As scanned injudiciously from the current Wired! :
Category Archives: bookish
Well, ‘new,’ I don’t know — I’m just seeing them anyway. And one I’ve been waiting for, I don’t know, feels like ever, but a few months anyway:
Really, just two passages I’ve stumbled onto these last couple of days. The first is from Eric Miles Williamson, a guy I really respect because he can seriously write. On the editorial board of some mystery-press a couple of years ago, I read a book of his in manuscript which I still think of just a whole lot, and wish I’d kept my copy of. Can’t even remember the title of it, even. But it really got to me. Anyway, East Bay Grease is of course what he’s known for, but none of that’s what I’m doing right now, here. This is all I’m doing — pulling a chunk from this piece he did for the LA Times:
Man, except for re-hitting ReAnimator the other day — and maybe even including it — Behind the Mask: the Rise of Leslie Vernon is far and away the best horror I’ve seen all year. Best I’ve seen since Feast, really.* And Feast is that holy kind of good for me. The only time I plan on being this horror-movie happy anytime soon is come fall, when we get the sure-to-be-beautiful All the Boys Love Mandy Lane. Cannot wait for that one.** Though I do suspect I’m going to have to.
As part of my quest to not write any reviews, either book or movie, I submit this by way just of suggestion: William J. Cobb‘s Goodnight, Texas (Unbridled Books, who, going by this, man, they produce some seriously clean books. And pretty too. If I’m not mistaken, they even commissioned the painting for the cover here. A press to watch, I’d say. Them and Dzanc and Chiasmus).
“In a great turnaround, upstart Cormac McCarthy’s novel The Road, billed as something of an homage to The Omega Man‘s Charlton Heston, whom McCarthy once did stunt-work for, but owing more probably to Walter Miller, Jr.’s A Canticle for Liebowitz, managed to steal the 2007 Pulitzer for fiction from — “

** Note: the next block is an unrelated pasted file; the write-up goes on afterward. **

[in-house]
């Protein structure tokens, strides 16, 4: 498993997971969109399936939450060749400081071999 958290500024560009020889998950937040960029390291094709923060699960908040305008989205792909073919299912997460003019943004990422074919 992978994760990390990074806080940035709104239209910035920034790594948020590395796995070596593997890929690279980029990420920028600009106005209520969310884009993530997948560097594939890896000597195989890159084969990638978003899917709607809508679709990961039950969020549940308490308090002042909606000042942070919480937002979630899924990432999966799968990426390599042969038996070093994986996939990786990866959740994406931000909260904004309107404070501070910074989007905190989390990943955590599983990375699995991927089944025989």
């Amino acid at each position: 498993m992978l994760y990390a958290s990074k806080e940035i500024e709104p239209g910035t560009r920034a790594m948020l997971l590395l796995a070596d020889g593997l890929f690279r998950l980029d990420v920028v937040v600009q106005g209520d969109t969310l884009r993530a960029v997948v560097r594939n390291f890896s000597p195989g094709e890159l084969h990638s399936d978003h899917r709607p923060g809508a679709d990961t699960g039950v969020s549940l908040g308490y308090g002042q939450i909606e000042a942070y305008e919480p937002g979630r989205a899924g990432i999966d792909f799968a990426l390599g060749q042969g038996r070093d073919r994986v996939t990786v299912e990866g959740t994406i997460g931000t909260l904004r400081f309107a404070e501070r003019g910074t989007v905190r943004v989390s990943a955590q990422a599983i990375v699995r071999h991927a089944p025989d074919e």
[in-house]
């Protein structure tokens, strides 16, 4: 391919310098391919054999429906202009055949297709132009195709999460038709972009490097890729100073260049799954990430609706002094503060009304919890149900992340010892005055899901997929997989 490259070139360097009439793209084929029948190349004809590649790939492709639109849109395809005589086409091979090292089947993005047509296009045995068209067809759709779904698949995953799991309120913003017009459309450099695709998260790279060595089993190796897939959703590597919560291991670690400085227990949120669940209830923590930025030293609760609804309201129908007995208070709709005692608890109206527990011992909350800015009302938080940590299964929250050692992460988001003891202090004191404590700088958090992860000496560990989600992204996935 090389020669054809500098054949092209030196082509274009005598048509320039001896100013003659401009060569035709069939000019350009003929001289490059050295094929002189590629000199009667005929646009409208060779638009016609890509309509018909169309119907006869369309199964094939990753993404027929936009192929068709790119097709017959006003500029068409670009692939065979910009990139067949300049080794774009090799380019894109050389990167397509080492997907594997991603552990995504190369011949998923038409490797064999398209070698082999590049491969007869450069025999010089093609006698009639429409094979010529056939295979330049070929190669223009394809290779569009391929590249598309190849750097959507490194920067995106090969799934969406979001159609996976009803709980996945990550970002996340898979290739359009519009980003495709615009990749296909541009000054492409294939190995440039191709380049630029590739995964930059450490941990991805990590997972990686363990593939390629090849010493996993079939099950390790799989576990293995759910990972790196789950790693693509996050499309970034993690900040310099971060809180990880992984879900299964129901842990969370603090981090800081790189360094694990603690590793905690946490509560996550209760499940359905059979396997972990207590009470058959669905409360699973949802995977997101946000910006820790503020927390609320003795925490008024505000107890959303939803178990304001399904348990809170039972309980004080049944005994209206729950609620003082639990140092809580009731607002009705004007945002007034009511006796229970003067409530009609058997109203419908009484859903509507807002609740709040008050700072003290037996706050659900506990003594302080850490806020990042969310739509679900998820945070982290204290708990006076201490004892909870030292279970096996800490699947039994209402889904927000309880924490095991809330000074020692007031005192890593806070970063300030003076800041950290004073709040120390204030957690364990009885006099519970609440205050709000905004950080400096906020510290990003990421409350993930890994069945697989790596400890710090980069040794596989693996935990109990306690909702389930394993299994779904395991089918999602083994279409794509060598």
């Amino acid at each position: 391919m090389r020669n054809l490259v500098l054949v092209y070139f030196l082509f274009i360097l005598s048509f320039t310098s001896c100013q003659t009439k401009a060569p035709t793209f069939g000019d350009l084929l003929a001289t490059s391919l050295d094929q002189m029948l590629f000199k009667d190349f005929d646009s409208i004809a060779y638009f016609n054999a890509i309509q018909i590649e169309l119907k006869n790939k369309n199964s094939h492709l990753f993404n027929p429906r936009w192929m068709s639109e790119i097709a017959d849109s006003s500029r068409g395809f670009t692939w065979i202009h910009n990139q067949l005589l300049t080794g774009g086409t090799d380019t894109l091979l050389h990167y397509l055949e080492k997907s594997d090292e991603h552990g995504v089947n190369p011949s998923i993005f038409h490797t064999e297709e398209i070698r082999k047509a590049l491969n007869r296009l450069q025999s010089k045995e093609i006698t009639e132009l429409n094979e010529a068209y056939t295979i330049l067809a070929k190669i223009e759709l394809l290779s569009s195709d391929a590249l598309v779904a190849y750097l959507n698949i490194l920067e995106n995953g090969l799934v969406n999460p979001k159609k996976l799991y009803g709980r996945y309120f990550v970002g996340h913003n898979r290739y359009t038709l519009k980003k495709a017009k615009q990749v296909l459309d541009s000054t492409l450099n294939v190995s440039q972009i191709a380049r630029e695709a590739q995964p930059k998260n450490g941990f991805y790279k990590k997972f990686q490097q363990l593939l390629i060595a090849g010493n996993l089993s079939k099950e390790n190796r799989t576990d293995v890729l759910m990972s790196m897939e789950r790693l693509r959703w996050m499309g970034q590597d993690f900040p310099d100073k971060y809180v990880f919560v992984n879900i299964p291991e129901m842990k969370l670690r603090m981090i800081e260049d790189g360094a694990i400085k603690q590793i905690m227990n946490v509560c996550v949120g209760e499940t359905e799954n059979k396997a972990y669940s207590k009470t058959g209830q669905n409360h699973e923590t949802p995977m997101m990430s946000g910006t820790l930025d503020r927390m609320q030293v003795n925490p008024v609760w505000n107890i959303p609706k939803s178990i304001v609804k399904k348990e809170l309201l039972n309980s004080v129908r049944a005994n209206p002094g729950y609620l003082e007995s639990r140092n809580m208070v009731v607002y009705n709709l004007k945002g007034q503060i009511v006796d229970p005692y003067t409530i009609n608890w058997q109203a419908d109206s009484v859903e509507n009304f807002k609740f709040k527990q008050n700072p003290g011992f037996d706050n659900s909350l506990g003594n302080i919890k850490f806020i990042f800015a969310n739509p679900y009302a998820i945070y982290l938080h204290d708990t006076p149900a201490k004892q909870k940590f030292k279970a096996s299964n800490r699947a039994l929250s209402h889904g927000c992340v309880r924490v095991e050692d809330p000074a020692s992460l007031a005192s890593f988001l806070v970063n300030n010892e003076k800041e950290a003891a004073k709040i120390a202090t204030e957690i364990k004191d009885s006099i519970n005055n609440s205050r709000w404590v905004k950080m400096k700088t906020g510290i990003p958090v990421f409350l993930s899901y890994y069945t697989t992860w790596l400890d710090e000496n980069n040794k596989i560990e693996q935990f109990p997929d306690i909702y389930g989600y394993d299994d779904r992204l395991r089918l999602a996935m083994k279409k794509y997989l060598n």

Okay, sorry. Just figured out that any book I put in there’s either going to be insulting that book or trying to pull down The Road. Neither of which I want to do. And putting Demon Theory there’d be almost as cheap as just mentioning it here.
Kurt Vonnegut, Jr: no more. Gone. Maybe like Billy Pilgrim, though, he’s just rollercoasting back and forth through it all now. Laughing. Hope so, anyway.
Which, I’m finding, aren’t at all the same as my five favorite books. Ridiculous, yes? Wish I had some fix for that, or at least an explanation, or suspicion. I mean, it’s kind of presupposing some major disconnect between intensity and . . . I don’t know: appreciation? Revisitability? Not some Pirsig-ish ‘quality,’ I don’t think. But who knows. Anyway, today, were I picking my five favorite-ever books, they’d look something like this:
Man, turns out Only Revolutions, at 360 pages, was an easy read, yeah? I mean, as compared to three million pages. But it is Richard Grossman, so maybe three million pages is just the right amount [ see below ]. As some of y’all know, I’m always pushing that seventy-page sentence fragment from his The Book of Lazarus as maybe the most beautiful piece of prose in the English language (like I know any other languages — it just sounds ‘grand’ to qualify it like that, I guess). At least that piece of writing which I’m most jealous of. Anyway, cue the trumpets, here’s the blockquote:
What I wrote after (finally) reading Ben Marcus’s piece in Harper’s on Jonathan Franzen and experimental fiction
[ the title and the whole piece here may not make much sense–it may not anyway–without cueing into TheValve.org, which, it looks like, may have the orignial Marcus article in PDF ]
Just what is experimental fiction, then?
The easiest definition for experimental or innovative or non-conventional fiction is fiction that, both at armslength and upon closer inspection, doesn’t look or read at all like standard, mainstream, commercial fiction. A more biased definition would be ‘fiction that takes chances.’ The other side of that, of course, would be ‘fiction that doesn’t sell.’ Take them both together, and what you have is ‘Fiction that plays enough with form or language or narrative syntax that, quite often, it loses the audience altogether.’ The ‘innovative’ writer’s response to this will often be that it’s not their job to spoonfeed their story out in easily digestible bites—that the real corruption here is an audience that feels entitled to ‘easy’ stories; the ‘mainstream’ writers will counter that, really, it’s not all that hard to make your story difficult to swallow. The hard part, actually, is making it not only edible, but sweet enough that the reader will want more and more.